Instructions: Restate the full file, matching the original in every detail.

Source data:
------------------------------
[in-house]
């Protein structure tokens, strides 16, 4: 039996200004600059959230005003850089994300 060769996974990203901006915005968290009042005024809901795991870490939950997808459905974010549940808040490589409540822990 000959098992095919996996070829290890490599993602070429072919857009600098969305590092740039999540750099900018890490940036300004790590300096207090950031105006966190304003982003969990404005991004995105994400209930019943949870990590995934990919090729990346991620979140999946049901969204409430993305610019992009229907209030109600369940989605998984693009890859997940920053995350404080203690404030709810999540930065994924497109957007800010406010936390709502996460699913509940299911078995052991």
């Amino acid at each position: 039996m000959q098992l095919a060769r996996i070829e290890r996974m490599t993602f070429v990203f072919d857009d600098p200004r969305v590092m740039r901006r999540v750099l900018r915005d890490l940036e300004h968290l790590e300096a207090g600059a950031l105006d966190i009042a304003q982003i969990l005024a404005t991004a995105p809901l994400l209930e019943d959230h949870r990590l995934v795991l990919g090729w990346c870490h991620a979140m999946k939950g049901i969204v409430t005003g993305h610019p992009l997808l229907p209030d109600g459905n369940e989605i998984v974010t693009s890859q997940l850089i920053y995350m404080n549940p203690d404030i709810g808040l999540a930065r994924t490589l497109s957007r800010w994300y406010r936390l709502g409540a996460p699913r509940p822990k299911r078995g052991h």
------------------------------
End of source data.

[in-house]
């Protein structure tokens, strides 16, 4: 039996200004600059959230005003850089994300 060769996974990203901006915005968290009042005024809901795991870490939950997808459905974010549940808040490589409540822990 000959098992095919996996070829290890490599993602070429072919857009600098969305590092740039999540750099900018890490940036300004790590300096207090950031105006966190304003982003969990404005991004995105994400209930019943949870990590995934990919090729990346991620979140999946049901969204409430993305610019992009229907209030109600369940989605998984693009890859997940920053995350404080203690404030709810999540930065994924497109957007800010406010936390709502996460699913509940299911078995052991």
């Amino acid at each position: 039996m000959q098992l095919a060769r996996i070829e290890r996974m490599t993602f070429v990203f072919d857009d600098p200004r969305v590092m740039r901006r999540v750099l900018r915005d890490l940036e300004h968290l790590e300096a207090g600059a950031l105006d966190i009042a304003q982003i969990l005024a404005t991004a995105p809901l994400l209930e019943d959230h949870r990590l995934v795991l990919g090729w990346c870490h991620a979140m999946k939950g049901i969204v409430t005003g993305h610019p992009l997808l229907p209030d109600g459905n369940e989605i998984v974010t693009s890859q997940l850089i920053y995350m404080n549940p203690d404030i709810g808040l999540a930065r994924t490589l497109s957007r800010w994300y406010r936390l709502g409540a996460p699913r509940p822990k299911r078995g052991h």